Ghana's opposition New Patriotic Party has accused the governing party of conspiring with Electoral Commission staff to fix Friday's election.
Opposition protesters were dispersed from outside the commission's offices in Accra by police firing tear gas.
The NPP said in a statement that the National Democratic Congress had stolen votes across the country.
NDC candidate President John Mahama had a narrow lead over NPP rival Nana Akufo-Addo, according to local media.
Joy FM said based on partial results Mr Mahama looked likely to gain more than 50% of the vote, which would give him overall victory without needing a run-off vote.
Ghana, one of the world's fastest growing economies, is regarded as one of Africa's most stable democracies.
Mr Akufo-Addo lost the 2008 presidential poll by one percentage point, but accepted the result.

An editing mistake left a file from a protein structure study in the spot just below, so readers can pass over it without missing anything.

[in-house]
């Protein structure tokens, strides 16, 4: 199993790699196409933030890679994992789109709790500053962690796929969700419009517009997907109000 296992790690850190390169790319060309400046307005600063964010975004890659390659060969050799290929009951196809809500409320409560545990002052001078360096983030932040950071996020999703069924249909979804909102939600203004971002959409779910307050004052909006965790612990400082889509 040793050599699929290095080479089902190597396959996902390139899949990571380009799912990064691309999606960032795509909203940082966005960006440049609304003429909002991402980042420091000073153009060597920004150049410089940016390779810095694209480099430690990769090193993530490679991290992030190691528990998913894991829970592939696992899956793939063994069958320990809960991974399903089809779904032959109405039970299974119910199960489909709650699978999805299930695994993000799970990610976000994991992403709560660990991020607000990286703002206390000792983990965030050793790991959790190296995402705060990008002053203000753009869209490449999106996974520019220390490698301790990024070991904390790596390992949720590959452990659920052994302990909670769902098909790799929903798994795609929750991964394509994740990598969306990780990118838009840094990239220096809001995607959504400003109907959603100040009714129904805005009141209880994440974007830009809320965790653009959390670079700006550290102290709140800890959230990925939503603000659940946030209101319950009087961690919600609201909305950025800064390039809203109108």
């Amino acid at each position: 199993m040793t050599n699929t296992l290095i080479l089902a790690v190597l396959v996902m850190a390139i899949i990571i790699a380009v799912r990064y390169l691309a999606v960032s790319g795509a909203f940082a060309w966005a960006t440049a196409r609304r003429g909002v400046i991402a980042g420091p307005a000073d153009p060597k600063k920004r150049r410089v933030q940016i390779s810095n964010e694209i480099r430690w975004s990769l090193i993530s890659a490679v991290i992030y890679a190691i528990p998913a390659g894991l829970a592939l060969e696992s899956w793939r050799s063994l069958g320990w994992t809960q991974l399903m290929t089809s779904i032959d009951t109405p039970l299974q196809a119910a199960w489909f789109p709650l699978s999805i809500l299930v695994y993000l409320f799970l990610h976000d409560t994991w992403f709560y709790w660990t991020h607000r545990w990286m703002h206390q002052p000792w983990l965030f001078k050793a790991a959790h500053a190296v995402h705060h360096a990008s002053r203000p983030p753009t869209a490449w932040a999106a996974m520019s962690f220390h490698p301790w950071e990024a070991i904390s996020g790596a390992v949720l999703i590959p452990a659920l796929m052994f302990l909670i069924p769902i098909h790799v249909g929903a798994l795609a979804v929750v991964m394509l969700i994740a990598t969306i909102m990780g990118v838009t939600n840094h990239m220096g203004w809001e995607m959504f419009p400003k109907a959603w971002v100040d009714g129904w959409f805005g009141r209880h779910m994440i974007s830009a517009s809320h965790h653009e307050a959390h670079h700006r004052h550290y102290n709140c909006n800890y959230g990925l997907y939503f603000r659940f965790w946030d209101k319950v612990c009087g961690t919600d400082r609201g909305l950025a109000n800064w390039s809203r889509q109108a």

However, his party said they had "enough concrete evidence" to prove that he actually won this year's election.
"The ruling NDC conspired with certain EC staff in constituencies across the country to falsify the election results and thereby abuse the mandate of the people of Ghana," the party said.
"It was this planned, systematic stealing of votes at the collation level that was, thankfully, discovered in time."
The party cited discrepancies between initial tally sheets and the results reported in the media.
It said thousands of votes had been stolen from Mr Akufo-Addo and added to Mr Mahama's tally.
The opposition demanded an inquiry before official results are released.
Election commissioner Kwadwo Afari-Gyan told Reuters news agency he was not yet aware of the NPP complaint.
The NDC has not yet responded to the allegations.
Observers said Friday's vote, for a new president and parliament, passed off in a largely peaceful manner.
Some glitches with a new finger-printing system meant that voting continued into Saturday in some parts of the country.
The turnout was reported to be high, at roughly 80%.
As a top exporter of cocoa and gold, Ghana is one of the world's fastest-growing economies.
In 2011 it saw economic growth of 14% and experts predict growth of 8% for 2012 and in 2013.